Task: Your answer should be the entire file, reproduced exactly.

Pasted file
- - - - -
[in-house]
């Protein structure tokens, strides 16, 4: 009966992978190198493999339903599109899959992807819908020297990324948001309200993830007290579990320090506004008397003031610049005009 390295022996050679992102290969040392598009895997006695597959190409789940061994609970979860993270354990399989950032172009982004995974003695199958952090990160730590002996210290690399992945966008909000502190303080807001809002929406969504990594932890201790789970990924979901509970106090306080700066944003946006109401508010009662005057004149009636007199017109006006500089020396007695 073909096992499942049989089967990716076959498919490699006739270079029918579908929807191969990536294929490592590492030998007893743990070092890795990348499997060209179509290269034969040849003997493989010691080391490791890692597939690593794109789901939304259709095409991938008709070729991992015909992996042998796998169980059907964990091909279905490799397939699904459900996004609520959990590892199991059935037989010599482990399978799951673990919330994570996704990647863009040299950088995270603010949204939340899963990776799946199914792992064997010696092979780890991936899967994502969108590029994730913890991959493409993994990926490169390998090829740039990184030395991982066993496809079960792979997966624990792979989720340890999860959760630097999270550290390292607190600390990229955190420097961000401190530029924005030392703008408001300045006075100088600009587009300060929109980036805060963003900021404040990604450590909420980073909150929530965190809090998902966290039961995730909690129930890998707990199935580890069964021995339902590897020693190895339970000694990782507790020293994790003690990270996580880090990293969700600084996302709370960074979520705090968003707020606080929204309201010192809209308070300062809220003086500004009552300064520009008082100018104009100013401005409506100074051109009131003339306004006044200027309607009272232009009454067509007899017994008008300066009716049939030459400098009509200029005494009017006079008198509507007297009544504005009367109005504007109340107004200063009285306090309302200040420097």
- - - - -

[in-house]
């Protein structure tokens, strides 16, 4: 009966992978190198493999339903599109899959992807819908020297990324948001309200993830007290579990320090506004008397003031610049005009 390295022996050679992102290969040392598009895997006695597959190409789940061994609970979860993270354990399989950032172009982004995974003695199958952090990160730590002996210290690399992945966008909000502190303080807001809002929406969504990594932890201790789970990924979901509970106090306080700066944003946006109401508010009662005057004149009636007199017109006006500089020396007695 073909096992499942049989089967990716076959498919490699006739270079029918579908929807191969990536294929490592590492030998007893743990070092890795990348499997060209179509290269034969040849003997493989010691080391490791890692597939690593794109789901939304259709095409991938008709070729991992015909992996042998796998169980059907964990091909279905490799397939699904459900996004609520959990590892199991059935037989010599482990399978799951673990919330994570996704990647863009040299950088995270603010949204939340899963990776799946199914792992064997010696092979780890991936899967994502969108590029994730913890991959493409993994990926490169390998090829740039990184030395991982066993496809079960792979997966624990792979989720340890999860959760630097999270550290390292607190600390990229955190420097961000401190530029924005030392703008408001300045006075100088600009587009300060929109980036805060963003900021404040990604450590909420980073909150929530965190809090998902966290039961995730909690129930890998707990199935580890069964021995339902590897020693190895339970000694990782507790020293994790003690990270996580880090990293969700600084996302709370960074979520705090968003707020606080929204309201010192809209308070300062809220003086500004009552300064520009008082100018104009100013401005409506100074051109009131003339306004006044200027309607009272232009009454067509007899017994008008300066009716049939030459400098009509200029005494009017006079008198509507007297009544504005009367109005504007109340107004200063009285306090309302200040420097």